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Comment Re:Ubuntu (Score 1) 279

Easier: an alias in your ~/.profile. alias "sudo=/home/user/.hidden/script-that-acts-like-sudo would probably be sufficient, and, if written right, it'd get the user to type their password, convince the user that they made a typo, and then remove any trace that it was there, except that now it has a record of the password. This would work no matter what terminal the user prefers, even if it's ssh, and it doesn't require anything except a simple shell script to be run with user-level privileges to inject it.

Of course, it depends on the user not noticing the alias in their .profile, but how often do you actually look at that file these days?

Comment Re:Attendence in college? (Score 1) 554

That's probably true. But the lecture classes I've been in (granted, community college, not university (yet)) have had instructors that could tell, if not to the day, at least how frequently a student tended to appear. In a class of 60-70 students, this isn't much of a problem for the instructor to intuit. In a class of 300-400 students, the instructor probably isn't doing most of the tutoring anyway, leaving it to the TA's.

In short, you generally don't need to track attendance for an instructor to figure out whether a student shows up regularly or not. (And it may be irrelevant anyway, depending on how the instructor is payed for such questions.)

Comment Re:finally... (Score 1) 692

That's what Ockham's Razor is for.

One could postulate for any given observed event and it's (non-supernatural) cause, that the said cause is simply the mechanism by which a deity causes that observed event. For example, one might postulate that God causes arrows to fly when fired. The non-supernatural explanation is that the tension on the bowstring accelerates the arrow. This could be explained as the mechanism by which God causes arrows to fly.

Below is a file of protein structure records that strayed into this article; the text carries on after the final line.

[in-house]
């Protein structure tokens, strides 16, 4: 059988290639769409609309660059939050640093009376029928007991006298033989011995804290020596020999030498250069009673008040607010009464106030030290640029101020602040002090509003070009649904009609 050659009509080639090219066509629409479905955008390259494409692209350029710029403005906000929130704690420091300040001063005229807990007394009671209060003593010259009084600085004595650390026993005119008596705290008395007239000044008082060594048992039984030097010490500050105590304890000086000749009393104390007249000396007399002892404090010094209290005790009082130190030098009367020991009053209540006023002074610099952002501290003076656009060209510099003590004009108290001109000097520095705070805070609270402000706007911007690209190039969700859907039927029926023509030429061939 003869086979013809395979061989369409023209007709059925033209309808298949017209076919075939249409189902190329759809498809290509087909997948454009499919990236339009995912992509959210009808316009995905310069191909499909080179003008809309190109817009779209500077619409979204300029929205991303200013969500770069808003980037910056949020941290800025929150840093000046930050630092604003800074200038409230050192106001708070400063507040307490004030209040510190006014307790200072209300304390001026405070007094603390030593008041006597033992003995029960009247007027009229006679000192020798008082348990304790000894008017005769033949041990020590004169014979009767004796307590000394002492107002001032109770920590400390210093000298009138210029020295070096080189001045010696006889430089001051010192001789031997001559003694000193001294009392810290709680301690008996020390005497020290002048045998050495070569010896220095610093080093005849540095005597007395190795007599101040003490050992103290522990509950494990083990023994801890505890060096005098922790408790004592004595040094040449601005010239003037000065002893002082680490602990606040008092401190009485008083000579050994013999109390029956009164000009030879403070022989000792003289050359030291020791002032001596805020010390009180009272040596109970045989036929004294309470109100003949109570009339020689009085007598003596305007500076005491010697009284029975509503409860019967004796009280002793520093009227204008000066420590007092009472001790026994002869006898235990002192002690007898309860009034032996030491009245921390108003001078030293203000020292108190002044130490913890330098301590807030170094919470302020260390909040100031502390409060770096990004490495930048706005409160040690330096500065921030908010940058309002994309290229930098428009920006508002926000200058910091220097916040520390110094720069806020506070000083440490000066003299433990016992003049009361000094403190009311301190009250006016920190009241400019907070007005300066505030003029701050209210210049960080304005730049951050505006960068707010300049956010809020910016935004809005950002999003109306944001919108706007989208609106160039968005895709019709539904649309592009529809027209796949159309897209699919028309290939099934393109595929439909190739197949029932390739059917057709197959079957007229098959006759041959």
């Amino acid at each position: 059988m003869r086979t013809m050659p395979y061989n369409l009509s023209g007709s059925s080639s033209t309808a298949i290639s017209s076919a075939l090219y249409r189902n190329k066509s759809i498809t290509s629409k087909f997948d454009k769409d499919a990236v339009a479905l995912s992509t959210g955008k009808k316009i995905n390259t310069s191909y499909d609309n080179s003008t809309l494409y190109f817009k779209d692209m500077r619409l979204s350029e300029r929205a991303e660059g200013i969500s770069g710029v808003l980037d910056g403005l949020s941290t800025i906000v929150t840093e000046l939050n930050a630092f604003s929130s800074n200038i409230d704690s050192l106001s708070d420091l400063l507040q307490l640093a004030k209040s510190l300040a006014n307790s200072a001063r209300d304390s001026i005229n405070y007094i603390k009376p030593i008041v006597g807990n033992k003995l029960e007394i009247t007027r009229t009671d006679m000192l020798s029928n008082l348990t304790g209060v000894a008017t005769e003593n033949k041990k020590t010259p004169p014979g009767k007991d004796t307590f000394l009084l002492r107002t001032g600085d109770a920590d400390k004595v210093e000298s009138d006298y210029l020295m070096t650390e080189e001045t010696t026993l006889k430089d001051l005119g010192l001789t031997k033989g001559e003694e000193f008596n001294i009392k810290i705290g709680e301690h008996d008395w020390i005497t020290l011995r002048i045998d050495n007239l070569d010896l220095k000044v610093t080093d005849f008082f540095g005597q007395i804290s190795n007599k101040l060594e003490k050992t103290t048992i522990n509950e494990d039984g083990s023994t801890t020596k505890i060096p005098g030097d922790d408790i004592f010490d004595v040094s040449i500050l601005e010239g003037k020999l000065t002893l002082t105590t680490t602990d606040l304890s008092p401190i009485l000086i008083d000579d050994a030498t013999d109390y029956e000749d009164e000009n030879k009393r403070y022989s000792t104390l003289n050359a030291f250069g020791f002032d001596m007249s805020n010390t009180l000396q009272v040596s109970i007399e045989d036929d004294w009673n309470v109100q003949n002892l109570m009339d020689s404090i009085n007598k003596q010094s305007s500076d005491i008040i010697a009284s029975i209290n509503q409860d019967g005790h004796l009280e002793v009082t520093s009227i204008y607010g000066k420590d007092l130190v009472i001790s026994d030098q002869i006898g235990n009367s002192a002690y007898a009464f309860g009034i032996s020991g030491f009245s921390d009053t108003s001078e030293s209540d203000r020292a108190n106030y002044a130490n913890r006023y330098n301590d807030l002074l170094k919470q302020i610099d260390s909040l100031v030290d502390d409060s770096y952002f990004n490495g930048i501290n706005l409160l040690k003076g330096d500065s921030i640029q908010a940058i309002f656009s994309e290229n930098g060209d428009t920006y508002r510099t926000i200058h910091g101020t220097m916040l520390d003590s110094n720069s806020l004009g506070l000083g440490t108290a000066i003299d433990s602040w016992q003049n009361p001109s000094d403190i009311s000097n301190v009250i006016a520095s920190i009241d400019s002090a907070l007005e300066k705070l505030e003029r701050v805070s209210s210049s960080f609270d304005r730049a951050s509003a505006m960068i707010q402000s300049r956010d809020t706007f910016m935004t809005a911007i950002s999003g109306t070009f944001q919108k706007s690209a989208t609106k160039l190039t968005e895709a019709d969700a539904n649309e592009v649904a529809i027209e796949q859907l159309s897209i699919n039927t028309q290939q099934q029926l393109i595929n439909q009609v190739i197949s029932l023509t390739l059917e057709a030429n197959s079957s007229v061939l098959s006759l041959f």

But such an explanation is not parsimonious. It has an extra assumption (I.E., that God is affecting arrows) which is not necessary to explain the observation. A sufficiently broad and abstract notion of God encompasses everything and explains exactly nothing (as per the deistic viewpoint). It is an error in reasoning, therefore, to conclude that NDE's are, despite ketamine's effect on a person, nevertheless related to heaven (unless/until further observations warrant this hypothesis). That the ketamine simply causes a hallucination (as many other chemicals can do) is a much simpler explanation, and, as such, more likely to be correct.

I will note that the problem of induction (I.e., any induction can be definitively refuted but not definitively confirmed) means that nothing can ever completely rule out supernatural involvement in anything. This experiment only shows that heaven is not necessary to explain NDE's. But saying that something is supernaturally caused says, precisely, that we cannot explain it (by definition); it just doesn't accomplish anything.

Comment Re:He shouldn't be arrested (Score 1) 308

In the Facebook and Twitter era, the concept of "common knowledge" seems to be a tautology. If you already share everything except your password, then nothing at all makes a good security question; all someone needs is a Facebook account to look up whatever answers they need/want.

Just my $0.02.

Comment Re:irc.freenode.net (Score 1) 344

Generally, Synaptic is easier than most windows installers (IMO, although it appears IYO as well), as long as you know what package it is that you're looking for (or at least have some good idea).

Synaptic presents a list of 27,712 packages to me (Deb Squeeze), a large percentage of those are software which I don't know anything about -- and the descriptions in Synaptic are very frequently not enough to tell me something about them. (Although a quick Google usually does) Some of them -- like kernels and libraries -- are utterly cryptic unless you already know something about them.

Windows solves that problem through advertising. Microsoft, Adobe, Nero, Roxio -- names that are recognizable quickly, because they're advertised so much. The result is that users of windows, even when they themselves don't know what they want, often know the piece of software that does it.

KDE has an interesting package manager available, which is highly simplified and shows only what users might classify as "applications", in categories end users would easily comprehend. If I were a user of the "end user" variety, I would find that helpful, because knowing to install the package called "kopete" or "pidgin" to get instant messaging is not as easy as seeing "Instant Messaging" in the categories and then picking one (or even having a default picked). This certainly goes a long way to solving the problem as well (if such a tactic is widely adopted, that is).